Ahead of Tuesday's mayoral election, the most contested in city history, incumbent Patrick Wojahn has raised and spent more than his three challengers.

Wojahn lists $11,996 in contributions and has spent $10,504, according to his pre-election report filed Sunday. About $8,000 of the funds were left over from his previous campaign, according to his initial campaign finance report, filed Oct. 16.

Wojahn spent his funds on print and online advertisements and mailings. During his last campaign in 2015, Wojahn spent more than $15,000.

Candidate Tom Chen, a restaurant owner and landlord, has the second-highest total contributions with $7,650, according to his report filed Monday. More than 96 percent of those contributions list him as the donor. Chen spent his funds on campaign planning, canvassing, press and finance management and website creation.

As of Sunday's report, District 4 Councilwoman and mayoral candidate Mary Cook has $1,430 in contributions, of which she has spent $1,138 on signs, campaign literature, a website and a "Maryland Voter File" from NGP VAN, a company that provides digital fundraising and analytics tools for Democratic political candidates.

Candidate and city activist Zari Malsawma has raised $1,000, and spent about $700 of it on signs, brochures and room rentals within the College Park Woods Swimming Club for "prayer vigils."

The District 1 council race has been the most expensive so far, costing candidates a total of $7,380.

Among District 1 candidates, resident Christopher Gill lists the most contributions, with $3,237, followed by councilman Fazlul Kabir, with $2,604. Resident Beth DeBosky has $1,052 in contributions, followed by Kate Kennedy, the chief development officer for the League of Women Voters, with $680.

However, Kennedy has spent $2,744 — more than any of her opponents.

In District 2, University of Maryland student Alex Tobin has raised and spent the most. He lists $2,634 in contributions, of which he's spent $2,306. He's followed by resident Richard Douglas, who listed $1,648 in contributions, all under his name. Councilman P.J. Brennan listed $765 in contributions, also all under his own name. Resident Daniel Blasberg listed $295, and councilman Monroe Dennis listed no contributions or expenditures at all.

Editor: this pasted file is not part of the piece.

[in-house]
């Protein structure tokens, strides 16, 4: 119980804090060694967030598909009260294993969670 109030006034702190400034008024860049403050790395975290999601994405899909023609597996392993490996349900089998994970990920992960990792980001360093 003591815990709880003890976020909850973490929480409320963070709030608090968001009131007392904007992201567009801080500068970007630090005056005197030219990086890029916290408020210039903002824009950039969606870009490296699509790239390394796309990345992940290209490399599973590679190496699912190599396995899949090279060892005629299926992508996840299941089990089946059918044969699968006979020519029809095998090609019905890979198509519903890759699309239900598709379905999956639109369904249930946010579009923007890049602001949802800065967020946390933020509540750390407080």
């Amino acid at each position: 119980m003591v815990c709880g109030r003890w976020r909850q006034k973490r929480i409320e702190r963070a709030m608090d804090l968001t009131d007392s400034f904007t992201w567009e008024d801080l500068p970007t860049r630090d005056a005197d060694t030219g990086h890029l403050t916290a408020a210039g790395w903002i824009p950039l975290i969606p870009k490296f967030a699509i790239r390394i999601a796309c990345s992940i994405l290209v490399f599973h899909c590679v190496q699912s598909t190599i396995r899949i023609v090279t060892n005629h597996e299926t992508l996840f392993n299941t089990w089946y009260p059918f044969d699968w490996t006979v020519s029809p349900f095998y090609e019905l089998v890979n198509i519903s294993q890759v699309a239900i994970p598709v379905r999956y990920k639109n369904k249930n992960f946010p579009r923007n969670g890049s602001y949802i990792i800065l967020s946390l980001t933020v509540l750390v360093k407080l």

In District 3, resident John Rigg has raised and spent the most by far. He lists $2,806 in contributions, of which he's spent $1,914. Councilman Robert Day has raised $462 and spent $196. University of Maryland students Cindy Guijosa and Zack Miller have raised about $132 and $120, respectively, and spent it all.

Among District 4 candidates, former councilman Alan Hew has the most contributions. He lists $835, all of which he's spent. Councilwoman Dustyn Kujawa has used $341 out of the $350 she's raised, and resident Oscar Gregory has spent all of the $115 he's raised.

Former councilwoman Denise Mitchell lists $807 in contributions on her pre-election report, although she has spent $1,634 so far.

This story has been updated to reflect former councilwoman Denise Mitchell's newest report. It was posted on the city website as of Friday. 

CORRECTION: Due to a reporting error, a previous version of this story included incorrect spending and contribution totals for Denise Mitchell. It stated she raised $455 and spent $1,589, however she raised $807 and spent $1,634. This story has been updated.